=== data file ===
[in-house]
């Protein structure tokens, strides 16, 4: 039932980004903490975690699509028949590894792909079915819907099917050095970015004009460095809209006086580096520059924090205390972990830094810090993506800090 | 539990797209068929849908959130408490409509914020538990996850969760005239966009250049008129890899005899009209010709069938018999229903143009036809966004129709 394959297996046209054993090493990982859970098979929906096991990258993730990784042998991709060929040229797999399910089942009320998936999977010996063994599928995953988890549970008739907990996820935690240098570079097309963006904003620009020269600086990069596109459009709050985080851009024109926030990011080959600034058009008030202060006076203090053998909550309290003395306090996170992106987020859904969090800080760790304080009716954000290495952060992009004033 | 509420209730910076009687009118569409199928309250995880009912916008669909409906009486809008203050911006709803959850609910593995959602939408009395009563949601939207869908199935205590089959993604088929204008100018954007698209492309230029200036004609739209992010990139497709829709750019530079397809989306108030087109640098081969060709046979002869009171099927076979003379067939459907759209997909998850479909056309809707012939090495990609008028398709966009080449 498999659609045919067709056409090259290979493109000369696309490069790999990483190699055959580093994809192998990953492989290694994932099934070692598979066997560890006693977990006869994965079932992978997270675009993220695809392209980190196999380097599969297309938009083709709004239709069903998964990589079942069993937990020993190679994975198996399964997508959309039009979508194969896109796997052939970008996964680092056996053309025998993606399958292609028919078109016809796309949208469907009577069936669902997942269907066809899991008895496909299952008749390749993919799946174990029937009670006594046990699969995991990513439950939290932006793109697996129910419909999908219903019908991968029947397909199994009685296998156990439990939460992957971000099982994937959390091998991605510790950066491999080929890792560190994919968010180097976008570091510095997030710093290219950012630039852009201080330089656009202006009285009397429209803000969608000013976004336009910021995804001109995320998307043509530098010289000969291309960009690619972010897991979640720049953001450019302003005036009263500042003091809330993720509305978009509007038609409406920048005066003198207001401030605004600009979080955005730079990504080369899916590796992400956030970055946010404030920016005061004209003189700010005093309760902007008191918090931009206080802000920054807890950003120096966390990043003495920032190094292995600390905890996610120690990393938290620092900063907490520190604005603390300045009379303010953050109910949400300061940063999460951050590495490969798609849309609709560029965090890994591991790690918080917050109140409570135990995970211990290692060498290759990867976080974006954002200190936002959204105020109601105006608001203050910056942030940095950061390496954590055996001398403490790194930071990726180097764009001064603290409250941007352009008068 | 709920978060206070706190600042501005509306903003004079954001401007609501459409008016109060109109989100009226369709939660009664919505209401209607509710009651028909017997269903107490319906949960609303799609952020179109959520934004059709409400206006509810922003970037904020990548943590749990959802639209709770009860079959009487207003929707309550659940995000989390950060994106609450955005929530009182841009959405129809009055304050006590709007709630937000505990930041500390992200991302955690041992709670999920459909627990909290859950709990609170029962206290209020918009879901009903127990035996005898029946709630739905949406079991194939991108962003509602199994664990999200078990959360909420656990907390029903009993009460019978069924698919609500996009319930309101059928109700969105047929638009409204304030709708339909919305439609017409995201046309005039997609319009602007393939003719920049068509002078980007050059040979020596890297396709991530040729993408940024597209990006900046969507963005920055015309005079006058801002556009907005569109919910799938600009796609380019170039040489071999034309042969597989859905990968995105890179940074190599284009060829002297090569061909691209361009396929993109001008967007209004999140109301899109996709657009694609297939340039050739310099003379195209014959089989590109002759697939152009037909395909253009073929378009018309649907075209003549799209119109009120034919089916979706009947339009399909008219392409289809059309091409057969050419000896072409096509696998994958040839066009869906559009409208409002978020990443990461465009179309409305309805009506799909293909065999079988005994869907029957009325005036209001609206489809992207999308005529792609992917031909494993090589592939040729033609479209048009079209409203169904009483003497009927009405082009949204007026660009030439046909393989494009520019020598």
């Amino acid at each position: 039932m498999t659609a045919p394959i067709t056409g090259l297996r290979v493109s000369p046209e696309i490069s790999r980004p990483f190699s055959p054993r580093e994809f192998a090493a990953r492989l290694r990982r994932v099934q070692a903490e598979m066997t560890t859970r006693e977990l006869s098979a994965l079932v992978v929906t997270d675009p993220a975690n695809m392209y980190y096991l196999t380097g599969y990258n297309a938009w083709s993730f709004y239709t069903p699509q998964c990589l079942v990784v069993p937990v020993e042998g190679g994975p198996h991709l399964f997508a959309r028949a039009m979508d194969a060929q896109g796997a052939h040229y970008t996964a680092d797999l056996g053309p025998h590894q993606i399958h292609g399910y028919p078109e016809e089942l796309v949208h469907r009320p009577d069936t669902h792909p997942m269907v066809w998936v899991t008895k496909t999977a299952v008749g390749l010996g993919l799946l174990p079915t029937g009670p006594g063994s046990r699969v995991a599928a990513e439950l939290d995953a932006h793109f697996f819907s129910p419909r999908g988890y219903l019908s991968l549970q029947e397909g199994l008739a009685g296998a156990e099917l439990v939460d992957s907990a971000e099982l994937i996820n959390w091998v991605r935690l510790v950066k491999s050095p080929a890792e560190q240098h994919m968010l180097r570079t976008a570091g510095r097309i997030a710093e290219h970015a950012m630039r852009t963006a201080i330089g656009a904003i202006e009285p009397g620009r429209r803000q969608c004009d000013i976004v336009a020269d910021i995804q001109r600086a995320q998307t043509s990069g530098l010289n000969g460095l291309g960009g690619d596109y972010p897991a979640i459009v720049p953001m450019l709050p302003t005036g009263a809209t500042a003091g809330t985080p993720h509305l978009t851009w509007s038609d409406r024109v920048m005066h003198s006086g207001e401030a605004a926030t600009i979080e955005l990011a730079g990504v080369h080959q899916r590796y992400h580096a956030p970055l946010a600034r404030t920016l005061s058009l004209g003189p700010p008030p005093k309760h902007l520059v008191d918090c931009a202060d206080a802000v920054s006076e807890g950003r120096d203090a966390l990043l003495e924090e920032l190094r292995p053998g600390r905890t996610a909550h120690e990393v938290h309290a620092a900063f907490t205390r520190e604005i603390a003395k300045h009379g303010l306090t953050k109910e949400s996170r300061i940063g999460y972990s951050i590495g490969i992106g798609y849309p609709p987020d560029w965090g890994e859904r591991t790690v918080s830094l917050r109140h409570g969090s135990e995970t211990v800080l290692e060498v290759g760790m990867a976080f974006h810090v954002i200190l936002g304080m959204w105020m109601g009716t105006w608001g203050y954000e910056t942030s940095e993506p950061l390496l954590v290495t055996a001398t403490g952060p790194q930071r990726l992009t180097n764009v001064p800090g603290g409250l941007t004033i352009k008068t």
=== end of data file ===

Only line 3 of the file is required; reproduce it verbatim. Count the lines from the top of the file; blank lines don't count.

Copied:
């Amino acid at each position: 039932m498999t659609a045919p394959i067709t056409g090259l297996r290979v493109s000369p046209e696309i490069s790999r980004p990483f190699s055959p054993r580093e994809f192998a090493a990953r492989l290694r990982r994932v099934q070692a903490e598979m066997t560890t859970r006693e977990l006869s098979a994965l079932v992978v929906t997270d675009p993220a975690n695809m392209y980190y096991l196999t380097g599969y990258n297309a938009w083709s993730f709004y239709t069903p699509q998964c990589l079942v990784v069993p937990v020993e042998g190679g994975p198996h991709l399964f997508a959309r028949a039009m979508d194969a060929q896109g796997a052939h040229y970008t996964a680092d797999l056996g053309p025998h590894q993606i399958h292609g399910y028919p078109e016809e089942l796309v949208h469907r009320p009577d069936t669902h792909p997942m269907v066809w998936v899991t008895k496909t999977a299952v008749g390749l010996g993919l799946l174990p079915t029937g009670p006594g063994s046990r699969v995991a599928a990513e439950l939290d995953a932006h793109f697996f819907s129910p419909r999908g988890y219903l019908s991968l549970q029947e397909g199994l008739a009685g296998a156990e099917l439990v939460d992957s907990a971000e099982l994937i996820n959390w091998v991605r935690l510790v950066k491999s050095p080929a890792e560190q240098h994919m968010l180097r570079t976008a570091g510095r097309i997030a710093e290219h970015a950012m630039r852009t963006a201080i330089g656009a904003i202006e009285p009397g620009r429209r803000q969608c004009d000013i976004v336009a020269d910021i995804q001109r600086a995320q998307t043509s990069g530098l010289n000969g460095l291309g960009g690619d596109y972010p897991a979640i459009v720049p953001m450019l709050p302003t005036g009263a809209t500042a003091g809330t985080p993720h509305l978009t851009w509007s038609d409406r024109v920048m005066h003198s006086g207001e401030a605004a926030t600009i979080e955005l990011a730079g990504v080369h080959q899916r590796y992400h580096a956030p970055l946010a600034r404030t920016l005061s058009l004209g003189p700010p008030p005093k309760h902007l520059v008191d918090c931009a202060d206080a802000v920054s006076e807890g950003r120096d203090a966390l990043l003495e924090e920032l190094r292995p053998g600390r905890t996610a909550h120690e990393v938290h309290a620092a900063f907490t205390r520190e604005i603390a003395k300045h009379g303010l306090t953050k109910e949400s996170r300061i940063g999460y972990s951050i590495g490969i992106g798609y849309p609709p987020d560029w965090g890994e859904r591991t790690v918080s830094l917050r109140h409570g969090s135990e995970t211990v800080l290692e060498v290759g760790m990867a976080f974006h810090v954002i200190l936002g304080m959204w105020m109601g009716t105006w608001g203050y954000e910056t942030s940095e993506p950061l390496l954590v290495t055996a001398t403490g952060p790194q930071r990726l992009t180097n764009v001064p800090g603290g409250l941007t004033i352009k008068t």